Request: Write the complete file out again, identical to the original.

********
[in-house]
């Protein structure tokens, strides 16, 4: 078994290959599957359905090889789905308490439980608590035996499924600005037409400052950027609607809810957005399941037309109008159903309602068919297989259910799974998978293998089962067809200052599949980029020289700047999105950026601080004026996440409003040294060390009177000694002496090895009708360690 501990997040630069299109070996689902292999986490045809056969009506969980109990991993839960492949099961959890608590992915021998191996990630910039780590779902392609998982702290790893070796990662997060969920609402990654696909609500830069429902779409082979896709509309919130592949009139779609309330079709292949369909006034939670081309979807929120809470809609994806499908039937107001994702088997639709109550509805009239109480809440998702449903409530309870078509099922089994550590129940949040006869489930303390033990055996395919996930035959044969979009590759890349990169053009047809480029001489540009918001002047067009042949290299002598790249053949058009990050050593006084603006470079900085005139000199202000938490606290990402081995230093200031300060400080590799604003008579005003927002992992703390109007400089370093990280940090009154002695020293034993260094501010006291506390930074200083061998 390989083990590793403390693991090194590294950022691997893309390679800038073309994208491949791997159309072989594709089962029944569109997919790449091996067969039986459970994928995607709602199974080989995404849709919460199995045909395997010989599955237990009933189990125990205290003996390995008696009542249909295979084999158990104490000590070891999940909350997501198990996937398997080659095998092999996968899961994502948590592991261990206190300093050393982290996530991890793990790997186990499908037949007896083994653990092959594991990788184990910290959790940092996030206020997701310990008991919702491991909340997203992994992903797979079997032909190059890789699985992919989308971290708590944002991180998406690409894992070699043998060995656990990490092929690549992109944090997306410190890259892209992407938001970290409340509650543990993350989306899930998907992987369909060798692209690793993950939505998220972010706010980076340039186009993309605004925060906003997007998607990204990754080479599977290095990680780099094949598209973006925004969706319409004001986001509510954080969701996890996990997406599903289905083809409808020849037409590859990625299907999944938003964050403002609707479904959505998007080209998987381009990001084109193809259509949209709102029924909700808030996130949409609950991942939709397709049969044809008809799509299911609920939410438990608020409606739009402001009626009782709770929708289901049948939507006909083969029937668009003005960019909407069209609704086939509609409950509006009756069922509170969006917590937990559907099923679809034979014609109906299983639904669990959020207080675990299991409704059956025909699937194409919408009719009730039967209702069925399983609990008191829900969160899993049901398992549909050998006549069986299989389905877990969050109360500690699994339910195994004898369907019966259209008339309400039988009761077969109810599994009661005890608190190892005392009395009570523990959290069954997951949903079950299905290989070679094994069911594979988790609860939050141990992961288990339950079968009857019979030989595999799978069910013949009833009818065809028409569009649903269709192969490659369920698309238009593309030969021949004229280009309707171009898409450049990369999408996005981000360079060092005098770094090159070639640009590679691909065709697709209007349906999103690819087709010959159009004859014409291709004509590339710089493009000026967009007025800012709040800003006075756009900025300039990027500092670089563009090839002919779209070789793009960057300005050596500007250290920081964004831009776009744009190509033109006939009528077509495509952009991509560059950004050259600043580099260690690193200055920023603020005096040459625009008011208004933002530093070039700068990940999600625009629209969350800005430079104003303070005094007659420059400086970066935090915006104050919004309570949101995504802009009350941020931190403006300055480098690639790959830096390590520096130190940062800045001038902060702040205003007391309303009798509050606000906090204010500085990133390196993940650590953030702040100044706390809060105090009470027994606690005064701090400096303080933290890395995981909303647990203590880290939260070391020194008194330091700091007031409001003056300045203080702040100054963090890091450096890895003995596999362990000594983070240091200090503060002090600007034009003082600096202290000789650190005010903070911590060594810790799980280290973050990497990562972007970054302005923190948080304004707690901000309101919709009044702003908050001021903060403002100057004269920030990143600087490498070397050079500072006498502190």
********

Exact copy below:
[in-house]
């Protein structure tokens, strides 16, 4: 078994290959599957359905090889789905308490439980608590035996499924600005037409400052950027609607809810957005399941037309109008159903309602068919297989259910799974998978293998089962067809200052599949980029020289700047999105950026601080004026996440409003040294060390009177000694002496090895009708360690 501990997040630069299109070996689902292999986490045809056969009506969980109990991993839960492949099961959890608590992915021998191996990630910039780590779902392609998982702290790893070796990662997060969920609402990654696909609500830069429902779409082979896709509309919130592949009139779609309330079709292949369909006034939670081309979807929120809470809609994806499908039937107001994702088997639709109550509805009239109480809440998702449903409530309870078509099922089994550590129940949040006869489930303390033990055996395919996930035959044969979009590759890349990169053009047809480029001489540009918001002047067009042949290299002598790249053949058009990050050593006084603006470079900085005139000199202000938490606290990402081995230093200031300060400080590799604003008579005003927002992992703390109007400089370093990280940090009154002695020293034993260094501010006291506390930074200083061998 390989083990590793403390693991090194590294950022691997893309390679800038073309994208491949791997159309072989594709089962029944569109997919790449091996067969039986459970994928995607709602199974080989995404849709919460199995045909395997010989599955237990009933189990125990205290003996390995008696009542249909295979084999158990104490000590070891999940909350997501198990996937398997080659095998092999996968899961994502948590592991261990206190300093050393982290996530991890793990790997186990499908037949007896083994653990092959594991990788184990910290959790940092996030206020997701310990008991919702491991909340997203992994992903797979079997032909190059890789699985992919989308971290708590944002991180998406690409894992070699043998060995656990990490092929690549992109944090997306410190890259892209992407938001970290409340509650543990993350989306899930998907992987369909060798692209690793993950939505998220972010706010980076340039186009993309605004925060906003997007998607990204990754080479599977290095990680780099094949598209973006925004969706319409004001986001509510954080969701996890996990997406599903289905083809409808020849037409590859990625299907999944938003964050403002609707479904959505998007080209998987381009990001084109193809259509949209709102029924909700808030996130949409609950991942939709397709049969044809008809799509299911609920939410438990608020409606739009402001009626009782709770929708289901049948939507006909083969029937668009003005960019909407069209609704086939509609409950509006009756069922509170969006917590937990559907099923679809034979014609109906299983639904669990959020207080675990299991409704059956025909699937194409919408009719009730039967209702069925399983609990008191829900969160899993049901398992549909050998006549069986299989389905877990969050109360500690699994339910195994004898369907019966259209008339309400039988009761077969109810599994009661005890608190190892005392009395009570523990959290069954997951949903079950299905290989070679094994069911594979988790609860939050141990992961288990339950079968009857019979030989595999799978069910013949009833009818065809028409569009649903269709192969490659369920698309238009593309030969021949004229280009309707171009898409450049990369999408996005981000360079060092005098770094090159070639640009590679691909065709697709209007349906999103690819087709010959159009004859014409291709004509590339710089493009000026967009007025800012709040800003006075756009900025300039990027500092670089563009090839002919779209070789793009960057300005050596500007250290920081964004831009776009744009190509033109006939009528077509495509952009991509560059950004050259600043580099260690690193200055920023603020005096040459625009008011208004933002530093070039700068990940999600625009629209969350800005430079104003303070005094007659420059400086970066935090915006104050919004309570949101995504802009009350941020931190403006300055480098690639790959830096390590520096130190940062800045001038902060702040205003007391309303009798509050606000906090204010500085990133390196993940650590953030702040100044706390809060105090009470027994606690005064701090400096303080933290890395995981909303647990203590880290939260070391020194008194330091700091007031409001003056300045203080702040100054963090890091450096890895003995596999362990000594983070240091200090503060002090600007034009003082600096202290000789650190005010903070911590060594810790799980280290973050990497990562972007970054302005923190948080304004707690901000309101919709009044702003908050001021903060403002100057004269920030990143600087490498070397050079500072006498502190």